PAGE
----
September 14, 2007
Paul Auster: Travels in the Scriptorium
Something told me that after the ‘vanilla’ Auster of The Brooklyn Follies, old austere Paul wouldn’t be able to resist turning back on himself, and possibly up his own fundament, with his next project. And with Travels in the Scriptorium, he hasn’t disappointed. By which I mean he has.
The elegant, luminous cover conceals a story which, although plainly told as ever, is about as self-regarding as Auster gets, and that’s plenty self-regarding. Mr Blank (the name neatly describing his master’s voice) sits in a room pretty much like that we see in the picture. A bed, a desk, piles of papers, and not much else. He is – possibly – being held captive, though he can’t quite bring himself to try the door or window and make sure.
Perhaps he has always been here; perhaps this is where he has lived since the day he was born. What he knows is that his heart is filled with an implacable sense of guilt. At the same time, he can’t escape the feeling that he is the victim of a terrible injustice.
Trapped like this by himself or others, “lost in a fogland of ghost-like beings and broken memories,” Mr Blank awaits visits by various people. There is Anna, whom some will recognise as the central character from Auster’s early novel In the Country of Last Things. Anna bathes Mr Blank, helps him to the toilet, and performs more intimate duties – which means that if Mr Blank represents Auster (and there’s little doubt about that), then this is intellectual masturbation of a very special kind.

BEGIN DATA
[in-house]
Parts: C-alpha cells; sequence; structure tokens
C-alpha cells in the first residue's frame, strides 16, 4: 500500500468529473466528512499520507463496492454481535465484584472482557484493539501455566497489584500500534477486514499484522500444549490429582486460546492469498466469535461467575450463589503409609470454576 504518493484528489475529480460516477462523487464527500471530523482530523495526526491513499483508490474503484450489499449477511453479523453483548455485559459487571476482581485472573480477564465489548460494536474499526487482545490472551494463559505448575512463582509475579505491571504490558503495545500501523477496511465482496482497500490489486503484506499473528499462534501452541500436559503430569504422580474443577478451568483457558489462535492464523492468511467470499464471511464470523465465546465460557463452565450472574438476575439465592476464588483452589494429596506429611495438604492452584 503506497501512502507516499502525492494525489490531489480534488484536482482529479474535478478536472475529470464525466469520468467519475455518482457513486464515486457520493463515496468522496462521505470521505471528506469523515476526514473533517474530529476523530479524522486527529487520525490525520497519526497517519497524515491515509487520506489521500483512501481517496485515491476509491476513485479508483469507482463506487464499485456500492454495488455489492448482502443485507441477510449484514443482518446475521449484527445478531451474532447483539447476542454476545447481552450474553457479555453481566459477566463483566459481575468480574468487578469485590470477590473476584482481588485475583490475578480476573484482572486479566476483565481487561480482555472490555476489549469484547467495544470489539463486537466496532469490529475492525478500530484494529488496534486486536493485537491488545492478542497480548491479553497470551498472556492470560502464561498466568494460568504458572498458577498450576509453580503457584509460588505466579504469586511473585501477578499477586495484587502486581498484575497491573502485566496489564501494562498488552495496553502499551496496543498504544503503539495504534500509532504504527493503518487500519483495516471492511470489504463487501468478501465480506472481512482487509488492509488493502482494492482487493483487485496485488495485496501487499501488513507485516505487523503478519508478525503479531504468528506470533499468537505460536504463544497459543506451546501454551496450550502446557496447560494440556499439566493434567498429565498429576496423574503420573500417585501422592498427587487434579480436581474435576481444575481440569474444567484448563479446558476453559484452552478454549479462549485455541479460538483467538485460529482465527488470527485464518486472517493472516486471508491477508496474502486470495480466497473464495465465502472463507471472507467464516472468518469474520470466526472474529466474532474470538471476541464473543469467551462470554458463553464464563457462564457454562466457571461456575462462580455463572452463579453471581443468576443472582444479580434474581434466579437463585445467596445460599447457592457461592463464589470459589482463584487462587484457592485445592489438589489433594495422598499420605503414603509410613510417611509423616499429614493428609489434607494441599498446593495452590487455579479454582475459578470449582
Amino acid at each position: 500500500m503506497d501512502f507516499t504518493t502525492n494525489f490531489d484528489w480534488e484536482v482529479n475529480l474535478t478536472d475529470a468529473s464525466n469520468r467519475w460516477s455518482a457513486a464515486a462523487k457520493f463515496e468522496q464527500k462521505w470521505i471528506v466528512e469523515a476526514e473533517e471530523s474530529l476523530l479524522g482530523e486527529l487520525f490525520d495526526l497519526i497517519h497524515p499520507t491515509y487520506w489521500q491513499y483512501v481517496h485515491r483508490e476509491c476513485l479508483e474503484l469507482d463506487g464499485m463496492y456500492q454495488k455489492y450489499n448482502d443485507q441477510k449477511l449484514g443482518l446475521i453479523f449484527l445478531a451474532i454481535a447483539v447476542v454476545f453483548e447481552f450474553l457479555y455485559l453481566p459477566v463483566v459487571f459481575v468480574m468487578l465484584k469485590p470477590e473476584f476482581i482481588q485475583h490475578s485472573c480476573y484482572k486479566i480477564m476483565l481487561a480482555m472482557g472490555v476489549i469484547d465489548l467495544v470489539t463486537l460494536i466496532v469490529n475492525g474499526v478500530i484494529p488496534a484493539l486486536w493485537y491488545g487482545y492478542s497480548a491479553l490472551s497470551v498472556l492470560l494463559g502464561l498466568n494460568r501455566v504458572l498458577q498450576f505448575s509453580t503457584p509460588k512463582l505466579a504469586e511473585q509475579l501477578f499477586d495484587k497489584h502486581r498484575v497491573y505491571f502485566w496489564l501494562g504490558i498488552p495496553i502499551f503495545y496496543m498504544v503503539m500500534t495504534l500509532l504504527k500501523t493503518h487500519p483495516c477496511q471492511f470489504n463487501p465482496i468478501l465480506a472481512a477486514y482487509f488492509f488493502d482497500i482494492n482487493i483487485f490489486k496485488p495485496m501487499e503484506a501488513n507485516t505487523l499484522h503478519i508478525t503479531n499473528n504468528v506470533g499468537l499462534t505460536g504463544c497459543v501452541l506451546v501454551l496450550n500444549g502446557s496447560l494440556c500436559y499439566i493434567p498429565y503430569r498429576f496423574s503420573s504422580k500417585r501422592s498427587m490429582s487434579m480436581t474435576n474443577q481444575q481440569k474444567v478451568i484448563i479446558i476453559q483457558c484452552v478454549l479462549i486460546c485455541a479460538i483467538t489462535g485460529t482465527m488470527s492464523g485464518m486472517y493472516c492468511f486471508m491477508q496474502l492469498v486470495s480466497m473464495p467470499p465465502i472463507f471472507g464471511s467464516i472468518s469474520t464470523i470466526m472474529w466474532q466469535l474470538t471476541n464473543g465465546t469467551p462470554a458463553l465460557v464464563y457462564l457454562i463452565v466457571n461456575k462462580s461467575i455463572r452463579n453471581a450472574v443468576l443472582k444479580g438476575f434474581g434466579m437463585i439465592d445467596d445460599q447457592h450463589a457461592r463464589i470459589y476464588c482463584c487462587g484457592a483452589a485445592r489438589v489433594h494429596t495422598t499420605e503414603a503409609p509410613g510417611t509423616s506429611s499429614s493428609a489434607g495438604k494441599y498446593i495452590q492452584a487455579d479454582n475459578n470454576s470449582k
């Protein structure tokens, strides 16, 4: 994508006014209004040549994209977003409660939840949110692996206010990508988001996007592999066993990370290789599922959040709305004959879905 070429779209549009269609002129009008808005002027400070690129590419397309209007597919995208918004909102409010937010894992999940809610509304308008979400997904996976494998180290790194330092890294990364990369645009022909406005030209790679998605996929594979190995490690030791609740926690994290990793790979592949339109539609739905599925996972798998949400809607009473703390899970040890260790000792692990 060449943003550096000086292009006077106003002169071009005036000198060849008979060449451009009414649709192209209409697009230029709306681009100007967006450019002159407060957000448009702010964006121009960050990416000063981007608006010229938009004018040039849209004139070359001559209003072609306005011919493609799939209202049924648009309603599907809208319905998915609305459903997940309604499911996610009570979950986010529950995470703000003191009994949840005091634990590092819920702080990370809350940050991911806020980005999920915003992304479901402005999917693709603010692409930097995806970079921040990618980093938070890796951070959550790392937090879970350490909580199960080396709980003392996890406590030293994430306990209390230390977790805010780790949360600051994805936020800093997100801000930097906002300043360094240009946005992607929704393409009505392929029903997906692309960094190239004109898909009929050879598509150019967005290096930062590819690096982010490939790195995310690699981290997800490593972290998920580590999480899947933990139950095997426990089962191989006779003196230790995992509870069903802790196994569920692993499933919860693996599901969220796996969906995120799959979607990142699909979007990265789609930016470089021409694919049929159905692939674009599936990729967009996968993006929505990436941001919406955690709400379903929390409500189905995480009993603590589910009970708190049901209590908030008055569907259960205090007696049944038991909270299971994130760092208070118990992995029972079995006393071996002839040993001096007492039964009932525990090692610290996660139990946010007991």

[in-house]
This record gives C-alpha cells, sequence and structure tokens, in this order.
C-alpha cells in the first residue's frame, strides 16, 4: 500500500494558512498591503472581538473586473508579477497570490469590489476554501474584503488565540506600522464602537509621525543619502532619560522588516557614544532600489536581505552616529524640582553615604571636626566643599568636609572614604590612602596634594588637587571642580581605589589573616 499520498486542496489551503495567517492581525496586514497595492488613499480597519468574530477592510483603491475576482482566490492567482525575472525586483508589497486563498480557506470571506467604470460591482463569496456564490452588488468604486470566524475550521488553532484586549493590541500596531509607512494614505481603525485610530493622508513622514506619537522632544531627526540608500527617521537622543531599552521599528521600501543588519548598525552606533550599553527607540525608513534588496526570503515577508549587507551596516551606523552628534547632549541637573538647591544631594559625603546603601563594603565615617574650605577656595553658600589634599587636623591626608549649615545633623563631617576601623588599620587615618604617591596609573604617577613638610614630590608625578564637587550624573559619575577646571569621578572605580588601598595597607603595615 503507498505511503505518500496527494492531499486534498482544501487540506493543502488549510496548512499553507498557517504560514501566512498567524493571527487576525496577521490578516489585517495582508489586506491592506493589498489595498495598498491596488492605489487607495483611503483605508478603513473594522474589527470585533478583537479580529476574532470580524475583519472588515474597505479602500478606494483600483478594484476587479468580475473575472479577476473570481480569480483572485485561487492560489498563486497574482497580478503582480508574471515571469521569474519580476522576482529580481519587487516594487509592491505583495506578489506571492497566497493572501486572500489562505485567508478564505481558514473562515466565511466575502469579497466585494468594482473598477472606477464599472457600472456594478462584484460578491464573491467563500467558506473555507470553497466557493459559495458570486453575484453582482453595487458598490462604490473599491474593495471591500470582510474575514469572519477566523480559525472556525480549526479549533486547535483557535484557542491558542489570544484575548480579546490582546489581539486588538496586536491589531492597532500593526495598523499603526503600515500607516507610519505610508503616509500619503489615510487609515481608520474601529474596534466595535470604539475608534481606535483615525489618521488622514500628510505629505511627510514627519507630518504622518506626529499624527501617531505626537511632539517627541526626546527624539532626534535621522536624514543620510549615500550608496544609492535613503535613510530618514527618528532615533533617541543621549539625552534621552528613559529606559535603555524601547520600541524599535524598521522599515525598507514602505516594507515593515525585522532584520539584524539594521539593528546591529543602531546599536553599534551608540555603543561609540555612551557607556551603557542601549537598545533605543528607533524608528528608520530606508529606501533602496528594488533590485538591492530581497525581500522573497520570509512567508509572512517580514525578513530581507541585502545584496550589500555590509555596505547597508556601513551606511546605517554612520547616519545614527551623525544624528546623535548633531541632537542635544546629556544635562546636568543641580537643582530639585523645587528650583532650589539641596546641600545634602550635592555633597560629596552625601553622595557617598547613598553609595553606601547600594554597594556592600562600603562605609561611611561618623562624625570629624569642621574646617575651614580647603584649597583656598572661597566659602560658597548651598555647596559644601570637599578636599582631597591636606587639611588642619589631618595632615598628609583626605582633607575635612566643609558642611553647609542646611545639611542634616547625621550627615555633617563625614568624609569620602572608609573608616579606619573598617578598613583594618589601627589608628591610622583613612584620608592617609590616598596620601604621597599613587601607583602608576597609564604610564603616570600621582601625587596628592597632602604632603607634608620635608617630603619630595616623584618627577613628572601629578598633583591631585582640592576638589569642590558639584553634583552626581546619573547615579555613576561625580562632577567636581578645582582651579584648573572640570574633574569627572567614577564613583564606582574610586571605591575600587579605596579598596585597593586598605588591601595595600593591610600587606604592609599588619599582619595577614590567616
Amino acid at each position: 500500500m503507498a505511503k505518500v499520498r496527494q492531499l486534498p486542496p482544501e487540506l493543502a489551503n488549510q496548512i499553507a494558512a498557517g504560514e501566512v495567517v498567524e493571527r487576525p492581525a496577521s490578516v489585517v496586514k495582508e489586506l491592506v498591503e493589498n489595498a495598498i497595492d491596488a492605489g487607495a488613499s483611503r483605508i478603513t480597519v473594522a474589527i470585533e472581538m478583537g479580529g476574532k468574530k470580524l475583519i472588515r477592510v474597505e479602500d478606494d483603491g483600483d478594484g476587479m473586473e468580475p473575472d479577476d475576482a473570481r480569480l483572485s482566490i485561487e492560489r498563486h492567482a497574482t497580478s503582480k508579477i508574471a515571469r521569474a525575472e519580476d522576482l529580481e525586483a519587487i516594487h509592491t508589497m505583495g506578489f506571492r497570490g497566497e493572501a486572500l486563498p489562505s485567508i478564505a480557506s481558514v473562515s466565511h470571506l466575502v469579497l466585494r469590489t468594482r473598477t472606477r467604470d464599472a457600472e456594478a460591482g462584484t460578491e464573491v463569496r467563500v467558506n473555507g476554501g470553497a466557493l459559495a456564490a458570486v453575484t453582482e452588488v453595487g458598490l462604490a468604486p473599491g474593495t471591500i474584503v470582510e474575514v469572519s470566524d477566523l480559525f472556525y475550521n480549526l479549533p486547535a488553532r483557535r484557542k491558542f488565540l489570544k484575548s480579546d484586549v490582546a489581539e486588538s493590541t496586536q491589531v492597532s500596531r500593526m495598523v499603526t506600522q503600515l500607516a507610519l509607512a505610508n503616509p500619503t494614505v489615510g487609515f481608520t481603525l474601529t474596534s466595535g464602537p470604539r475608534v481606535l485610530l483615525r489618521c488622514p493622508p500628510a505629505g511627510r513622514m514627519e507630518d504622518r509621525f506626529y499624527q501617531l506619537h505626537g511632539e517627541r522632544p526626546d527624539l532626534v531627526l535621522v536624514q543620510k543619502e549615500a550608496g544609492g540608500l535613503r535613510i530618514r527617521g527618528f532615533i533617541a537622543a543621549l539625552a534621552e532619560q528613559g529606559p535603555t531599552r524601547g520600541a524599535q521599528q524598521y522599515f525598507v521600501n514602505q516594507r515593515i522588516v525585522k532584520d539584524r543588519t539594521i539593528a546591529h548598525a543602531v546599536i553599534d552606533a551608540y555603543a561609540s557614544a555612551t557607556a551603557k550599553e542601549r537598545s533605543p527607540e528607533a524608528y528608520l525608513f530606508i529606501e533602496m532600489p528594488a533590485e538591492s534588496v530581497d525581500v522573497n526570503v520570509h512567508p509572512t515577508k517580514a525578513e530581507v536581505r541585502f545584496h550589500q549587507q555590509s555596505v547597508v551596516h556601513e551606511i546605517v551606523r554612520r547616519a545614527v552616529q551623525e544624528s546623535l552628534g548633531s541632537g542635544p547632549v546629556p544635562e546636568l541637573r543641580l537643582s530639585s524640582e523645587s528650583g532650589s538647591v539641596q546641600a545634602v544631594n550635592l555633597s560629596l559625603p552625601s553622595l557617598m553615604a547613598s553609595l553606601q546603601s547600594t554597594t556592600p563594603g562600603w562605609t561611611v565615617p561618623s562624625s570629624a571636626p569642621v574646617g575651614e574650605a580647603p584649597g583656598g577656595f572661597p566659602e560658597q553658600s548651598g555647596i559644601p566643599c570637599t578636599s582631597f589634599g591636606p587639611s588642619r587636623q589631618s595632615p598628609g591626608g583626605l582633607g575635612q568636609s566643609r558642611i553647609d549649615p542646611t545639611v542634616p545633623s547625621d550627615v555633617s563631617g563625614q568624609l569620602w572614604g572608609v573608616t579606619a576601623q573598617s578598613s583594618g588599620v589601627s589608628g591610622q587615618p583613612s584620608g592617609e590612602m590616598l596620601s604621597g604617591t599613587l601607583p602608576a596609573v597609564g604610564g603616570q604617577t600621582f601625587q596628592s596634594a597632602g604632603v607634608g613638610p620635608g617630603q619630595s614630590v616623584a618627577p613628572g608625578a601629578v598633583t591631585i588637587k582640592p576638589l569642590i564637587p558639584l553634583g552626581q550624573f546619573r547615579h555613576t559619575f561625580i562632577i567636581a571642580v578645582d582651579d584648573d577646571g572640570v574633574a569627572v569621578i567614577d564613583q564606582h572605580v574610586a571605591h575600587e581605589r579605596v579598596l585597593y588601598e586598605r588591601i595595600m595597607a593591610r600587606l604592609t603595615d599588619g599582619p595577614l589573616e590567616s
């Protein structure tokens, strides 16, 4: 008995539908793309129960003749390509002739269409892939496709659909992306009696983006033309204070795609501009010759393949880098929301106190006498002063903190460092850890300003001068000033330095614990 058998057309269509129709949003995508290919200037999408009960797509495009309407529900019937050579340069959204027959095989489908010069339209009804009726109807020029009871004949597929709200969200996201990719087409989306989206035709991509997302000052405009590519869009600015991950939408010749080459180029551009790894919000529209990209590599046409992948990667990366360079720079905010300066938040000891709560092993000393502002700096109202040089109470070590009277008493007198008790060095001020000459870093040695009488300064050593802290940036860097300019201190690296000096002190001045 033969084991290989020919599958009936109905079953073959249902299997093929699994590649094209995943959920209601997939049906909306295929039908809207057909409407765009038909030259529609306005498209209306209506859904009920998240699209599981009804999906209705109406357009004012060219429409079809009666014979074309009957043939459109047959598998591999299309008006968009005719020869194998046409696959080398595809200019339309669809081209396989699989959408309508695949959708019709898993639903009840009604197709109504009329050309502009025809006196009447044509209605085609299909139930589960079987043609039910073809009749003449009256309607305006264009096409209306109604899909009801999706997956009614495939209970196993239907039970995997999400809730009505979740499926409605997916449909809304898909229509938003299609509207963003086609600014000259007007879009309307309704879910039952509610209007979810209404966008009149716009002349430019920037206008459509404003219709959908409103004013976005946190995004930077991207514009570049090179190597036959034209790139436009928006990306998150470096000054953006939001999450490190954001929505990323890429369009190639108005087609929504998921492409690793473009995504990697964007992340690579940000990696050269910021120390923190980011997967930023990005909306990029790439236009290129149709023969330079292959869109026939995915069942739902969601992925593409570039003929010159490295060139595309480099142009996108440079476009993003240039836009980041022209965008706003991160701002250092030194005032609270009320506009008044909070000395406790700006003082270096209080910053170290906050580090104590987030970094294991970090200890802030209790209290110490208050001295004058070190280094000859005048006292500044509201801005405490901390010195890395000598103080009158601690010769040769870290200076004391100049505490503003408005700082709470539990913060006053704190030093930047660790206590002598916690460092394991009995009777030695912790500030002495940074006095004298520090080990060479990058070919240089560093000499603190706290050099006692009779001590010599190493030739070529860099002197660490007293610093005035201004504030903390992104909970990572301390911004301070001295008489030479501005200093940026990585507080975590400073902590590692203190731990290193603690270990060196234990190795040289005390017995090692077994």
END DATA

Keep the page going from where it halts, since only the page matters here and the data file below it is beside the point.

Other characters from Auster’s earlier works run through the pages, either in person or in reference, from Benjamin Sachs (Leviathan) to Marco Fogg (Mr Vertigo). There is a feeling that Mr Blank is being punished by them for ‘sending them out’ into the world as his fictional creations. This is the sort of solipsistic storytelling that would have caused me endless delight about ten or fifteen years ago, but which now seems somewhat pointless self-indulgence, particularly when it hardly has as much to say about the relationship between creator and creation as, say, Frankenstein does.
Nonetheless there are moments of interest, and an oddly touching acknowledgement of the writer’s mortality and hopes for immortality in one of the closing pages:
Without him, we are nothing, but the paradox is that we, the figments of another mind, will outlive the mind that made us, for once we are thrown into the world, we continue to exist forever, and our stories go on being told, even after we are dead.
Travels in the Scriptorium may please some Auster fans but is likely to be offputting to anyone new to his stuff. For them a good starting point would be The Book of Illusions, which I think shows the best of his storytelling virtuosity, and packs an emotional punch too.